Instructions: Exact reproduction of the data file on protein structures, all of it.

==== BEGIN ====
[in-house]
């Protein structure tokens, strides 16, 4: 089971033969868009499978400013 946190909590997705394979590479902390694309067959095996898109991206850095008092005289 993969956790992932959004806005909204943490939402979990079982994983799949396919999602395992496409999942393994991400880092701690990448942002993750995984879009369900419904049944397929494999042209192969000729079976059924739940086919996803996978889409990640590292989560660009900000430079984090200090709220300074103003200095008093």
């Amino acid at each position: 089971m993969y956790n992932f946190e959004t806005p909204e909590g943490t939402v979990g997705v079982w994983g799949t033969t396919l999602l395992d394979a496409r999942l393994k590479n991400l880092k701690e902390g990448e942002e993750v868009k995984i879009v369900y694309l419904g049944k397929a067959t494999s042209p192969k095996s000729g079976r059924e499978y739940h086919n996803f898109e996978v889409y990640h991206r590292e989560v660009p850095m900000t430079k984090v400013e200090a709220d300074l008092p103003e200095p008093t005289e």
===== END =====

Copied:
[in-house]
């Protein structure tokens, strides 16, 4: 089971033969868009499978400013 946190909590997705394979590479902390694309067959095996898109991206850095008092005289 993969956790992932959004806005909204943490939402979990079982994983799949396919999602395992496409999942393994991400880092701690990448942002993750995984879009369900419904049944397929494999042209192969000729079976059924739940086919996803996978889409990640590292989560660009900000430079984090200090709220300074103003200095008093």
């Amino acid at each position: 089971m993969y956790n992932f946190e959004t806005p909204e909590g943490t939402v979990g997705v079982w994983g799949t033969t396919l999602l395992d394979a496409r999942l393994k590479n991400l880092k701690e902390g990448e942002e993750v868009k995984i879009v369900y694309l419904g049944k397929a067959t494999s042209p192969k095996s000729g079976r059924e499978y739940h086919n996803f898109e996978v889409y990640h991206r590292e989560v660009p850095m900000t430079k984090v400013e200090a709220d300074l008092p103003e200095p008093t005289e």